The M-K & Eastern RR, a layout made of dioramas, sort of....

Started by Graffen, May 18, 2017, 10:30:07 AM

Previous topic - Next topic


I built a curved turnout today.
HOn3 with Code 70 rails. 28" and 22" radiuses.
What's left to do is to make the cuts for the live frog and to clean the flangeways from solder.I build my turnouts to the narrow specs that Railway engineering promotes. I use their roller gauges and to check with the NMRA gauge, you use the flange end instead of the track end.


That turnout is super cool.
My favorite thing for cleaning up the solder is a piece of hack saw blade about 25mm in length broken out of an older used blade.  Near the ends never much get used so they are still pretty usable.  Also. select one that does not have a lot of side to side pressed in kerf.  That way it does not widen into your rails; only removing the solder.
Did you ever notice how many towns are named after their water towers ! ?


A more expensive solution is a set of fret or nut files, like this one  If you know the width you need (I'm too lazy to look up the relevant NMRA standard :-) ), you might be able to find the specific file that comes closest.

Modeling the Northeast in the 1890s - because the little voices told me to


Yes, I use a sawn off saw blade. The nut files look great, even if a tad expensive...

Built a # 6 left-hand turnout in HOn3 with 26" radius.

They are starting to go together easy now. This one took not more than an hour to make.

I use a drawn template to get the radius right. Otherwise it's just a matter of using the NMRA gauge and Railway Engineering roller gauges.

The frog area has a narrower gauge to make the rolling stock roll better through the frog.

I use the flangeway gauge to get it right.


Latest project to be started.

Bret's Brewery from Campbell.
This will be a nice addition to the layout.


There has been some progress on the brewery.

Content of the kit.

Some of the tools I use.

I started by measuring the parts and identifying them with the numbers from the manual.

I add woodgrain with a wire brush.

I cut out the windows with a xacto chisel blade, then I stained the areas which were to be glued together.

I add nail holes with a Trumpeter rivet wheel.

As you see, the wall lines up on the right side and the left is offset.

After staining the walls with india ink and alcohol, I paint the peeled off paint.

I use turps on a brush and while the surface is wet, I apply the acrylic paint which then pearls up in places to look like peeled off paint when dry.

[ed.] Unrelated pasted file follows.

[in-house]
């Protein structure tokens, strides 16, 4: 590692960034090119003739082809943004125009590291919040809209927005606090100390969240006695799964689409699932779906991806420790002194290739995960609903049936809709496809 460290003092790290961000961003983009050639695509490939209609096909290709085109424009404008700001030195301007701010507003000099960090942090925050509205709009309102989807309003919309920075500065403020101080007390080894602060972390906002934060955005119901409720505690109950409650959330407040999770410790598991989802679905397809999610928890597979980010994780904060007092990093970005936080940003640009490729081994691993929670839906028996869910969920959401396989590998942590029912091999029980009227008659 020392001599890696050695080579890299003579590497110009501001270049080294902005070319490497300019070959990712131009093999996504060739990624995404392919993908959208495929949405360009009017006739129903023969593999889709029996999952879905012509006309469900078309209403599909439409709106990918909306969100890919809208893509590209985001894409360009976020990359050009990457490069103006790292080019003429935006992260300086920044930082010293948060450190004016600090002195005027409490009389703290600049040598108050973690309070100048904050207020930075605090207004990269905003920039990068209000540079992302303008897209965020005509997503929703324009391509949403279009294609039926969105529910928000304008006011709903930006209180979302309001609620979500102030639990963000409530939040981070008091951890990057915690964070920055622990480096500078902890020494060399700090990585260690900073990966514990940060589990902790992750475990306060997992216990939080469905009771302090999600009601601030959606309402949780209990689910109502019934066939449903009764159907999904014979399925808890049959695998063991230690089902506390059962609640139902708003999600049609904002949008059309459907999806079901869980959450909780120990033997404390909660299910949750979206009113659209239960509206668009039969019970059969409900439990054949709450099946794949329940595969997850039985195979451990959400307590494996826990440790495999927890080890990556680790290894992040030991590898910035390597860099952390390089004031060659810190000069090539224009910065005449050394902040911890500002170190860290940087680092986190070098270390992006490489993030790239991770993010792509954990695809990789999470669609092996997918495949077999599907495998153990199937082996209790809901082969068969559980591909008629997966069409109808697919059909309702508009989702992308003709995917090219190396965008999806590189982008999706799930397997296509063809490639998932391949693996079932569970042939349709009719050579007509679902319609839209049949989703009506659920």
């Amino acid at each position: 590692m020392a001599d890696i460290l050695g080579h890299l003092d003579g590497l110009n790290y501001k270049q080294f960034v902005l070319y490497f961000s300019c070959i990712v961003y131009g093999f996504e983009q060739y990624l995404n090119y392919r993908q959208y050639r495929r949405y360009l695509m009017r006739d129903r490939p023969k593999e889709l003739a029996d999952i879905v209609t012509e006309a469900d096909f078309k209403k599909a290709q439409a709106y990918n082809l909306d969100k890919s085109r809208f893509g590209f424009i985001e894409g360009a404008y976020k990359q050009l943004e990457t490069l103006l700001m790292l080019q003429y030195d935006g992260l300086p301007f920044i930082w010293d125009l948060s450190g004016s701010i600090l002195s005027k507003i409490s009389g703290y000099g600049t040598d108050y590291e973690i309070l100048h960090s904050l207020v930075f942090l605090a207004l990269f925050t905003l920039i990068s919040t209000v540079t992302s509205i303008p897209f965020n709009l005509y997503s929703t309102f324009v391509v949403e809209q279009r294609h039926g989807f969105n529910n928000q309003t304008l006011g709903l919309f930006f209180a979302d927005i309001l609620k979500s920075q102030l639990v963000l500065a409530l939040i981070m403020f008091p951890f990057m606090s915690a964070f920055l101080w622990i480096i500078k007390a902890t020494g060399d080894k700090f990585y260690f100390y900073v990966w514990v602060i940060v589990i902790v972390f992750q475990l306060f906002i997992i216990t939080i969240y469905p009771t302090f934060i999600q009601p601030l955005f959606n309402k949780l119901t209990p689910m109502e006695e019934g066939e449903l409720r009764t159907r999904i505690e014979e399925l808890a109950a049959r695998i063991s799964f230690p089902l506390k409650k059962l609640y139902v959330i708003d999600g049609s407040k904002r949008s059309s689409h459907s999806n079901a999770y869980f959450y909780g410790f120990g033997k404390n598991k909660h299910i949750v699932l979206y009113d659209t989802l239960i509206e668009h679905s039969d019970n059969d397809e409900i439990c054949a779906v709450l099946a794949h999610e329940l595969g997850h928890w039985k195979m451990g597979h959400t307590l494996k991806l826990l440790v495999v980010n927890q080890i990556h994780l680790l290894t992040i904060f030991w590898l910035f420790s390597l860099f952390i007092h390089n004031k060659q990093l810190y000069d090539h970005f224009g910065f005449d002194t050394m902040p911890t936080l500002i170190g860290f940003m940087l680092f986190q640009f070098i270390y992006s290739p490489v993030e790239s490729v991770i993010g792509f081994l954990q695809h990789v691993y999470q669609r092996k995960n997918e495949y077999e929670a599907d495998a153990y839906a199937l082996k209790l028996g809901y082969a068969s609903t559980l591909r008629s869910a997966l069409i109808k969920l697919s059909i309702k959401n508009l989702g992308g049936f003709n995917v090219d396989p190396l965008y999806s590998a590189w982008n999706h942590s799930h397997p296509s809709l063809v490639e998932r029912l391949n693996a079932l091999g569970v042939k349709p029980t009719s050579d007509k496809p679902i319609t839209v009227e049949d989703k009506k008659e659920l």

I used a light grey green paint.

Painted walls.

The trim was painted green.

I glued the walls together.

The floor is glued in place. I added a hole for the stairwell.

Support beams under the floor.

This is as far as I have gotten now.


I love photo's, don't we all.


Great start Graffen.....I started mine in the 80's and still don't have it done. Looking forward to seeing the completed kit.  8)
Gregory P. DeMayo
General Construction Superintendent Emeritus
St. Louis & Denver Railroad
Longwood, FL


Looks good so far.  I have this kit stashed somewhere, but have lost the water tank cores.  Can you please tell me the diameter of the water tank?




I built this structure about 50 years ago.  Still have it and will incorporate in my layout.  You are doing vary nice work on your kit.
Steve Drees


Thanks!  :)

Some more construction pics of the brewery.

The door frames cut out from cardboard:

The painted doors:

Primed windows:

Painted windows with green acrylics:

Real glass cut to size with a diamond scribe:

The buildings foundation:

Loading docks:

The water tank:

The boiler house with the PVC stone sheet that is glued with contact cement:

I used Tamiya putty on the corners:


Roof with cardboard frames to make it removable:

Corrugated sheet cut to size:

Mortar made with pulverized clay mixed with PVA and water and then wiped away from the top of the stones:

Getting there:


Bret's Brewery in HO scale.

The band!

Loading dock

The rail side.

Boiler house

Front on.

Upper floor detail.

Water tank.


Thomas Yorke's kit of the "Pool Hall and Bordello" in HO scale.



Primed the castings with grey and started the stone color.

I paint the stones with a light ochre.

The floor:

I used the Vallejo wood paint set.

Looks nice when dry.

The fronts are very time consuming to build, as they need to be built to fit.

Interior wall for the stair well.

Most of the building assembled.

The rooms are lit up with SMD LEDs



Roof details:

Fuel tank;



I'm very happy with the result.

Powered by EzPortal